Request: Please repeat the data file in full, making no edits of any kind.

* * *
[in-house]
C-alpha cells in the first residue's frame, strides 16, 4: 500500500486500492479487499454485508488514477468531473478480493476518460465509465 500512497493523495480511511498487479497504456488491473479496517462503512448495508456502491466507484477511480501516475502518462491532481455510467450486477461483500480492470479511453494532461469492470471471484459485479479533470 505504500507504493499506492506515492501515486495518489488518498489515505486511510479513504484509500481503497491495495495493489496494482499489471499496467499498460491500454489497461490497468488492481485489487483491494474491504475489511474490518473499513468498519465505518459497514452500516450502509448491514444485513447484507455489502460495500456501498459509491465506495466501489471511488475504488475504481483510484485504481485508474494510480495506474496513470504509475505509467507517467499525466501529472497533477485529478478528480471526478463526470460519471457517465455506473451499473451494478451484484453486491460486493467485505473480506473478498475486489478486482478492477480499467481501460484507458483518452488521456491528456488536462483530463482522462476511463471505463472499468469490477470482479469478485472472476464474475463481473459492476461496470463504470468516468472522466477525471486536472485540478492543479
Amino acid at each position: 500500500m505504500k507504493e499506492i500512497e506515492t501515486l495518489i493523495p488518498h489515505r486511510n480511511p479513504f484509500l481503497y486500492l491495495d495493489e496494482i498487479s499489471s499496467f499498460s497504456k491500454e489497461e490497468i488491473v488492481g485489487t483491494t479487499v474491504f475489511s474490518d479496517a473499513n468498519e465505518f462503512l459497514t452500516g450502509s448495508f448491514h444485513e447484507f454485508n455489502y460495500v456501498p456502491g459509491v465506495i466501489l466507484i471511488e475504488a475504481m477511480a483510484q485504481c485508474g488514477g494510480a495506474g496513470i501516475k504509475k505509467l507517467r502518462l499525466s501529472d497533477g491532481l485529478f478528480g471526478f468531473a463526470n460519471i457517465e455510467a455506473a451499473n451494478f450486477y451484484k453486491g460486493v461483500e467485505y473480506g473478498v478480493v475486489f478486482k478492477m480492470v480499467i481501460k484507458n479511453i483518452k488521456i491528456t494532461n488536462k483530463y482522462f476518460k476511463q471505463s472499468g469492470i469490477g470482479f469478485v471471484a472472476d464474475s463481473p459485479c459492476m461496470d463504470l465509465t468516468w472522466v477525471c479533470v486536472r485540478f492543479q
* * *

[in-house]
C-alpha cells in the first residue's frame, strides 16, 4: 500500500486500492479487499454485508488514477468531473478480493476518460465509465 500512497493523495480511511498487479497504456488491473479496517462503512448495508456502491466507484477511480501516475502518462491532481455510467450486477461483500480492470479511453494532461469492470471471484459485479479533470 505504500507504493499506492506515492501515486495518489488518498489515505486511510479513504484509500481503497491495495495493489496494482499489471499496467499498460491500454489497461490497468488492481485489487483491494474491504475489511474490518473499513468498519465505518459497514452500516450502509448491514444485513447484507455489502460495500456501498459509491465506495466501489471511488475504488475504481483510484485504481485508474494510480495506474496513470504509475505509467507517467499525466501529472497533477485529478478528480471526478463526470460519471457517465455506473451499473451494478451484484453486491460486493467485505473480506473478498475486489478486482478492477480499467481501460484507458483518452488521456491528456488536462483530463482522462476511463471505463472499468469490477470482479469478485472472476464474475463481473459492476461496470463504470468516468472522466477525471486536472485540478492543479
Amino acid at each position: 500500500m505504500k507504493e499506492i500512497e506515492t501515486l495518489i493523495p488518498h489515505r486511510n480511511p479513504f484509500l481503497y486500492l491495495d495493489e496494482i498487479s499489471s499496467f499498460s497504456k491500454e489497461e490497468i488491473v488492481g485489487t483491494t479487499v474491504f475489511s474490518d479496517a473499513n468498519e465505518f462503512l459497514t452500516g450502509s448495508f448491514h444485513e447484507f454485508n455489502y460495500v456501498p456502491g459509491v465506495i466501489l466507484i471511488e475504488a475504481m477511480a483510484q485504481c485508474g488514477g494510480a495506474g496513470i501516475k504509475k505509467l507517467r502518462l499525466s501529472d497533477g491532481l485529478f478528480g471526478f468531473a463526470n460519471i457517465e455510467a455506473a451499473n451494478f450486477y451484484k453486491g460486493v461483500e467485505y473480506g473478498v478480493v475486489f478486482k478492477m480492470v480499467i481501460k484507458n479511453i483518452k488521456i491528456t494532461n488536462k483530463y482522462f476518460k476511463q471505463s472499468g469492470i469490477g470482479f469478485v471471484a472472476d464474475s463481473p459485479c459492476m461496470d463504470l465509465t468516468w472522466v477525471c479533470v486536472r485540478f492543479q